Armory will soon be just a memory

Posted: March 01, 2013

THERE WAS A TIME, not all that long ago, when the Third Regiment Armory seemed destined to spend an eternity as an empty, decaying shell that occupied a huge chunk of land on South Broad Street.

That dim view was upended this month, when nearby residents learned that the armory - which passing motorists might simply know as the place with that kinda-weird Sinatra mural - had been sold to local developer Michael Carosella, who plans to replace the 127-year-old property with a six-story apartment building.

The sale removes an albatross from the neck of the Tolentine Community Center and Development Corp., which purchased the armory from the state in 2003 for $106,246.

Anna Mattei, Tolentine's board president, said the state promised to kick in grants to help the nonprofit repair the dilapidated structure, on Broad Street near Wharton. The funding never materialized.

Instead, she said, Tolentine shelled out close to $500,000 of its own money for repairs that prevented the building from becoming a danger to the neighborhood.

"It's been a nightmare," Mattei said.

She declined to reveal the sale price, but said half the proceeds have to be shared with the state.

"We'll probably lose money on the deal," Mattei added.

One of the terms of the 2003 sale prevented Tolentine from reselling the armory.

That changed last year, when state Sen. Larry Farnese, D-Philadelphia, introduced and helped pass legislation that lifted the restriction.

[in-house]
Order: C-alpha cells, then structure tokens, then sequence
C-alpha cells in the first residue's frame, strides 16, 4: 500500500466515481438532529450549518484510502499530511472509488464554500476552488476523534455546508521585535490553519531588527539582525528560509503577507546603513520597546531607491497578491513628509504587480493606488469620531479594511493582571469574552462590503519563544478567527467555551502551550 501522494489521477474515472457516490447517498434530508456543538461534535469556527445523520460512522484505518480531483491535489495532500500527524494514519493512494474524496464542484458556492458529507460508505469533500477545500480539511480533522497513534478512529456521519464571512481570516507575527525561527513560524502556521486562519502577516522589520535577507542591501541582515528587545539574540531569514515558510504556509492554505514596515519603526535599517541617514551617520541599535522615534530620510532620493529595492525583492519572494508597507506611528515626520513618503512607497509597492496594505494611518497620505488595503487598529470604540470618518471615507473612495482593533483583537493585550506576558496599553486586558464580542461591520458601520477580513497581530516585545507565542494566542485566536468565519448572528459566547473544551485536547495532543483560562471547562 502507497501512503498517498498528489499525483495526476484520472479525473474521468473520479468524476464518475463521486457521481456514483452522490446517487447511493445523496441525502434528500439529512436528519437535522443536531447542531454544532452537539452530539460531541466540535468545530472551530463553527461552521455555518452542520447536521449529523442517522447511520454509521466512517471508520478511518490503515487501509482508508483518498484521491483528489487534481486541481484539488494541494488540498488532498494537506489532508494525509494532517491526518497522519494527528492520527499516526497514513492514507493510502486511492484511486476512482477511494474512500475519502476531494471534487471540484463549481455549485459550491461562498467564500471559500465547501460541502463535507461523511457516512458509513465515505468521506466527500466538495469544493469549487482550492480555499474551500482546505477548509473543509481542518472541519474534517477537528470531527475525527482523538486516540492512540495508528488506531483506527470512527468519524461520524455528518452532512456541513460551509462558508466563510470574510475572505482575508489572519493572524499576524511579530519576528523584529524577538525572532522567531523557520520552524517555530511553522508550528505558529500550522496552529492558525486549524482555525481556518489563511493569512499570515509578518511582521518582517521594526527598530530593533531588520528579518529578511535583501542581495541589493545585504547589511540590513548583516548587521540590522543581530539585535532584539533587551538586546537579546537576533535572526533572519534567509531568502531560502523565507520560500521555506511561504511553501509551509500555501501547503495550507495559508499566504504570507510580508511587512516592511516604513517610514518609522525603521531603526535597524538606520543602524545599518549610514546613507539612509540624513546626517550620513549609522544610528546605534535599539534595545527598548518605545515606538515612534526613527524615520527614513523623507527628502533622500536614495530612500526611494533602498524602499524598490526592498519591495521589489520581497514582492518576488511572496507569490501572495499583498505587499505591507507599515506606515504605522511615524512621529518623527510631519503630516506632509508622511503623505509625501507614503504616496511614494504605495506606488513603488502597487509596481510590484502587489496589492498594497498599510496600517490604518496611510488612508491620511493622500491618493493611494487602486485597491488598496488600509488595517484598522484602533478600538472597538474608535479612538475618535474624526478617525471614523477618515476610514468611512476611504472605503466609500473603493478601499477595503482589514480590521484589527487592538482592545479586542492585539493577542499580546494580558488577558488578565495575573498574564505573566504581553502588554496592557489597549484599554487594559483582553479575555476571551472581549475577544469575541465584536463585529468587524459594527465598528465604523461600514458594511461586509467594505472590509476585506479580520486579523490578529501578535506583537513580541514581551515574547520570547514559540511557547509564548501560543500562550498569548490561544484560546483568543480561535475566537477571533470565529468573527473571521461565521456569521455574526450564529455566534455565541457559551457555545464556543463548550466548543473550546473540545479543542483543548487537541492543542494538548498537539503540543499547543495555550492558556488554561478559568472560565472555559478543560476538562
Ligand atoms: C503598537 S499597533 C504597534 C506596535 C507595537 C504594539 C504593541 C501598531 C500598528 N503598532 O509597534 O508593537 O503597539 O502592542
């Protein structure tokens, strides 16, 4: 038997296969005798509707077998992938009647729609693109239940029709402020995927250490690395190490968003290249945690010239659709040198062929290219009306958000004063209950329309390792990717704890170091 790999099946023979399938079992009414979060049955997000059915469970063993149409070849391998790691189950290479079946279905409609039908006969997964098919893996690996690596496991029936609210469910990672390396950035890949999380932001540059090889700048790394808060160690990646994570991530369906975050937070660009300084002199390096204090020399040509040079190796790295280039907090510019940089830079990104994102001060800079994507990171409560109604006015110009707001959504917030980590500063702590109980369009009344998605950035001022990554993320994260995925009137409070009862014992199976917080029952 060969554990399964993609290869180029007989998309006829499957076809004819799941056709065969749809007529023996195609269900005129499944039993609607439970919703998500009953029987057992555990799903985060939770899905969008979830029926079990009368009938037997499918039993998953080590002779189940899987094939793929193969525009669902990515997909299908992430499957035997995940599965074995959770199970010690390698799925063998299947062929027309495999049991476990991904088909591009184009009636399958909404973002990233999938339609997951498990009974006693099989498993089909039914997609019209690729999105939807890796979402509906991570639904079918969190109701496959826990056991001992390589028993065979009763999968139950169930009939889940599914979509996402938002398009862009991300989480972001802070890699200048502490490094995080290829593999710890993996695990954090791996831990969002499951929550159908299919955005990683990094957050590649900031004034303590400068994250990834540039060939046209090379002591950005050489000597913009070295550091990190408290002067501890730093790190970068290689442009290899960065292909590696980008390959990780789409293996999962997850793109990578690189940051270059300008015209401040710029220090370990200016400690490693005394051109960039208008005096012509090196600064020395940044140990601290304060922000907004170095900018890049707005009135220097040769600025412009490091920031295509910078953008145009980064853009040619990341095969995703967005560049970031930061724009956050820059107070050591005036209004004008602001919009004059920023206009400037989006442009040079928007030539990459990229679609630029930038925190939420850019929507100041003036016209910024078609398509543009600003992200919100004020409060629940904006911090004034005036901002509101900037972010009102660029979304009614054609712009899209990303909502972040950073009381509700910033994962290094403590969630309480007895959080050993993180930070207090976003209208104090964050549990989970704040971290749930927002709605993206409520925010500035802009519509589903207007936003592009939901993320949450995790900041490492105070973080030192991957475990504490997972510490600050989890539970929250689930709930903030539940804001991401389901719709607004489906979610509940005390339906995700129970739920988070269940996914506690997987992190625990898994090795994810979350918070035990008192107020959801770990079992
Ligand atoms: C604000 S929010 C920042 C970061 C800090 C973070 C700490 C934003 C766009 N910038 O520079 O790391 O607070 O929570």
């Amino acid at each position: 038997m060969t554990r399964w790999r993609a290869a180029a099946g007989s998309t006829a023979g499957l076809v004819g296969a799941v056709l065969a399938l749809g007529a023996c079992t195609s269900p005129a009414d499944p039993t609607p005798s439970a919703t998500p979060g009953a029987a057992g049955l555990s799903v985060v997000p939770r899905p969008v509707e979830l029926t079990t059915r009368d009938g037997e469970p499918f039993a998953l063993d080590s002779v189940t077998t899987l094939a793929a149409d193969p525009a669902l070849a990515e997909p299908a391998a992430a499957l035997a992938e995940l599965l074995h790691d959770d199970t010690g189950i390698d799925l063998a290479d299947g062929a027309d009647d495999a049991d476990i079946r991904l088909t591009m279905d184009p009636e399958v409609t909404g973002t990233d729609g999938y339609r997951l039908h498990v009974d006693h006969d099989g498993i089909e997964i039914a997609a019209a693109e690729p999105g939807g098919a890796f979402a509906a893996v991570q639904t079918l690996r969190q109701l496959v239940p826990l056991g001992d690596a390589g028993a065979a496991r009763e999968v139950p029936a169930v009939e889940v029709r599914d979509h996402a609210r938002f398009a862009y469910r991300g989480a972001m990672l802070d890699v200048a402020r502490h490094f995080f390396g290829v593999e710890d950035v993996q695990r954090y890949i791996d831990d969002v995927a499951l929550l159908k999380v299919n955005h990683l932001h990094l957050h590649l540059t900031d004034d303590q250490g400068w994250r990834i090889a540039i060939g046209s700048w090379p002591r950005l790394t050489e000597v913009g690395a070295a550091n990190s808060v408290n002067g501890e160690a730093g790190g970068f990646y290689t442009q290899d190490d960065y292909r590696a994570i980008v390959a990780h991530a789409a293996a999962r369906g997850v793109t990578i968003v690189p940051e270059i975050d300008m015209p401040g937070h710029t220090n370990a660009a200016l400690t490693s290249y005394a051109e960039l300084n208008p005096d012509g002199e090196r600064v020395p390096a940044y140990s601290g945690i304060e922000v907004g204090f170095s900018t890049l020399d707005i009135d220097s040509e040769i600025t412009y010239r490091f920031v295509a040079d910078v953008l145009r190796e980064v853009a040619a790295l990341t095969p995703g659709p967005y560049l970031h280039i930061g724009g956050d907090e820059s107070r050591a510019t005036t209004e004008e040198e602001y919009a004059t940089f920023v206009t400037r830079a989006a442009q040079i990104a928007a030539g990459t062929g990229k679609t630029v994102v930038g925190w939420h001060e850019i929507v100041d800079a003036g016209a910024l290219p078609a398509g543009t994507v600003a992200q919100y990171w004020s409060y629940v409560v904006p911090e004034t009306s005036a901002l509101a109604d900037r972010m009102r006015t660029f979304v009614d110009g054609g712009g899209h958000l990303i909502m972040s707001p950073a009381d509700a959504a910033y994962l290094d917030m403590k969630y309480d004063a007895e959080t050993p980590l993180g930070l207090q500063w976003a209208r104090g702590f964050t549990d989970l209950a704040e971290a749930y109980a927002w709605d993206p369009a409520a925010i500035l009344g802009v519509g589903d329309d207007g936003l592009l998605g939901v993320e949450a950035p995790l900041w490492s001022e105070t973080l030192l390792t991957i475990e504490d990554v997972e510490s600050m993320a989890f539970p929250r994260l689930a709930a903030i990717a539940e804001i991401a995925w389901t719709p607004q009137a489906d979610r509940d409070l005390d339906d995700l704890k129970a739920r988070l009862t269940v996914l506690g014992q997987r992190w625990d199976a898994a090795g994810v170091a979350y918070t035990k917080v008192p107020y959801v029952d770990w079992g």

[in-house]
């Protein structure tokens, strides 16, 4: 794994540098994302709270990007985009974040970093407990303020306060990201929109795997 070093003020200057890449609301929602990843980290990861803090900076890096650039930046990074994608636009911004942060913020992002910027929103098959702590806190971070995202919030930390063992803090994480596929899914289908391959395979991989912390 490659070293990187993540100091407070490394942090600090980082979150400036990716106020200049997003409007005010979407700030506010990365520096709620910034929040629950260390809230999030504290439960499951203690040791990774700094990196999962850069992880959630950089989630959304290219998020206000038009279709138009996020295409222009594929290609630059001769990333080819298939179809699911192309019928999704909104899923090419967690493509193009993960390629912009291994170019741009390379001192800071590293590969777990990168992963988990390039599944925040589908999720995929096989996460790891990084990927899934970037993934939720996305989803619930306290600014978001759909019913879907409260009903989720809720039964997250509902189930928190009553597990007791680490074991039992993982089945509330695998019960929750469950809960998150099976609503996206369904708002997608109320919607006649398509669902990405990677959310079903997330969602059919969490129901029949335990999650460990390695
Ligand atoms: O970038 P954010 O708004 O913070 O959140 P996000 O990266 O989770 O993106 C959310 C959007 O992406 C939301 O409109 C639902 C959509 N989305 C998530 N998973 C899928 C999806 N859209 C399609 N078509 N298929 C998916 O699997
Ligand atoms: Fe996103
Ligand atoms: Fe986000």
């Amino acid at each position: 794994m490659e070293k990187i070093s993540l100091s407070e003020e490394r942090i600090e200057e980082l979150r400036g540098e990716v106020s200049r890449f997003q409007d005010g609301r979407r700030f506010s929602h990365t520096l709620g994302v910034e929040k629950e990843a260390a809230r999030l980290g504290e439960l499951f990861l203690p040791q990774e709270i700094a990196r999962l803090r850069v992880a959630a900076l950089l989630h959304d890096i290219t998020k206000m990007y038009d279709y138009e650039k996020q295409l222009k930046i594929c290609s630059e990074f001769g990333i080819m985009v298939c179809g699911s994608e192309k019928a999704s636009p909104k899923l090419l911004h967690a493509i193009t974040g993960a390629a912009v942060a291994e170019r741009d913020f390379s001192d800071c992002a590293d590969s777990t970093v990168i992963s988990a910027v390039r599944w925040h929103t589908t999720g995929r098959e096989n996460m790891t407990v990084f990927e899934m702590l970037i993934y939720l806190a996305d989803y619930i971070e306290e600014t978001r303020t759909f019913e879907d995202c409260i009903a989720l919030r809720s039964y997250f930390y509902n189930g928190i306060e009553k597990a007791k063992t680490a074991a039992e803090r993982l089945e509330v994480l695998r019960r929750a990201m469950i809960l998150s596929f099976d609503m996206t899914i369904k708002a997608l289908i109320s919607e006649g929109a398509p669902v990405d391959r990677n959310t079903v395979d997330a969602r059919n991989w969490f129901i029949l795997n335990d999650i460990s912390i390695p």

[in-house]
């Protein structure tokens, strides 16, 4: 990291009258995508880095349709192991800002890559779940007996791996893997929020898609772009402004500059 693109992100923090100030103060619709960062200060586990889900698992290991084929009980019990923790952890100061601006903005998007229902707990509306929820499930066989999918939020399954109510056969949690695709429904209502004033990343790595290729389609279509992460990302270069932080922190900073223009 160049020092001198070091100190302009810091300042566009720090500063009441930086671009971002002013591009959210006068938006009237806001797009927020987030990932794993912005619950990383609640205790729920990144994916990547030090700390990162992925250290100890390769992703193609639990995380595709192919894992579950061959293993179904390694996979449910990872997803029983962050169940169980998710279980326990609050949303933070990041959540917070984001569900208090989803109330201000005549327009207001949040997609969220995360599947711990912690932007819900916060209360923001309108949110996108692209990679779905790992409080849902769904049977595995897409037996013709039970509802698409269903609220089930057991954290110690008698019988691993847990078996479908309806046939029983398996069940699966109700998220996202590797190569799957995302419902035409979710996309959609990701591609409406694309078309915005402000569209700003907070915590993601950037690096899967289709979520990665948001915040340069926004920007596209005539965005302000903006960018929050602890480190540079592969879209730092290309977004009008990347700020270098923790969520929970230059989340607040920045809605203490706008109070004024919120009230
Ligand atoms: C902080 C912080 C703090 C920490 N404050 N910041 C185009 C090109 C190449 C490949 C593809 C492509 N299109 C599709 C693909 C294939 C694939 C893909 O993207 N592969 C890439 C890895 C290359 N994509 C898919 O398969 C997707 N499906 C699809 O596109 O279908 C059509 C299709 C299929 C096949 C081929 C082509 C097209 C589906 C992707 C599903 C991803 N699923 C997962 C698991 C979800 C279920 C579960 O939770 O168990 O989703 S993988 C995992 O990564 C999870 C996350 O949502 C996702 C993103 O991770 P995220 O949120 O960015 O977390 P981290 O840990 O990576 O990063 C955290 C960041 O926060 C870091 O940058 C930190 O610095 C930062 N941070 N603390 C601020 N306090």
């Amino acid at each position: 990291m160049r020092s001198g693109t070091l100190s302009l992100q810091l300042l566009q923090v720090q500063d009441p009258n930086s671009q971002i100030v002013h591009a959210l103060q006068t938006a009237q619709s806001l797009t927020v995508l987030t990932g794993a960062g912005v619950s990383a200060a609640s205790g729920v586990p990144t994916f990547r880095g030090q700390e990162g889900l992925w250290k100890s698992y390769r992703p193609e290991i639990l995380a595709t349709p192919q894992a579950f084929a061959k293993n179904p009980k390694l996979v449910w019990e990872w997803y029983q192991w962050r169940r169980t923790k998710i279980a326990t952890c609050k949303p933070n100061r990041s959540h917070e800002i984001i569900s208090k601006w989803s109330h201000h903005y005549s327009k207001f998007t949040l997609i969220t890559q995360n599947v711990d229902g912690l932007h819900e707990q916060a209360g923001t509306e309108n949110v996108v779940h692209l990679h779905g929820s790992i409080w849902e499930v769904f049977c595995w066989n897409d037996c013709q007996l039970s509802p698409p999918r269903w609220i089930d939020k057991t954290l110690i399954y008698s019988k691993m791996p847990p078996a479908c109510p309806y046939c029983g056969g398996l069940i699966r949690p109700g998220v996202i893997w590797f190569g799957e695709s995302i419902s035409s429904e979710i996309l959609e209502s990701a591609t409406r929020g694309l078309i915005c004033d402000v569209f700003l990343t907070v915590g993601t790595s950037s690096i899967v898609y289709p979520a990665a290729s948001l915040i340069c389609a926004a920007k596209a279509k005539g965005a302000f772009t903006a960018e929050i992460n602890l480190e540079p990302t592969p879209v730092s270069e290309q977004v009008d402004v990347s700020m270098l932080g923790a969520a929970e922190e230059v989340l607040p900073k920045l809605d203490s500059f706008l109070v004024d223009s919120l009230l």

Cameron Kline, Farnese's spokesman, said community residents and potential developers had long complained that the armory was wasting away.

"It's an enormous building that had a lot of potential," he said.

Vincent Mancini, of Landmark Architectural Design, said his firm crafted a sleek, modern vision of a structure for the site, which will house 50 apartments and have a surface parking lot with 53 spaces.

"We tried to be respectful of the neighborhood with the way we've configured it," Mancini said. "The response from the community has been very, very positive."

Groundbreaking is scheduled for July, he said, and construction should take about 18 months.

The blog Hidden City Philadelphia reported last year that the Third Regiment was started as a volunteer militia by Benjamin Franklin in 1747. The armory regularly hummed to life when the regiment was called to service, including during the Spanish-American War.

"I suspect a lot of people just look at it as an old abandoned building," said Tim Babbage, who lives on Wharton Street near Clarion. "I like history, but you can't preserve everything."

On Twitter: @dgambacorta

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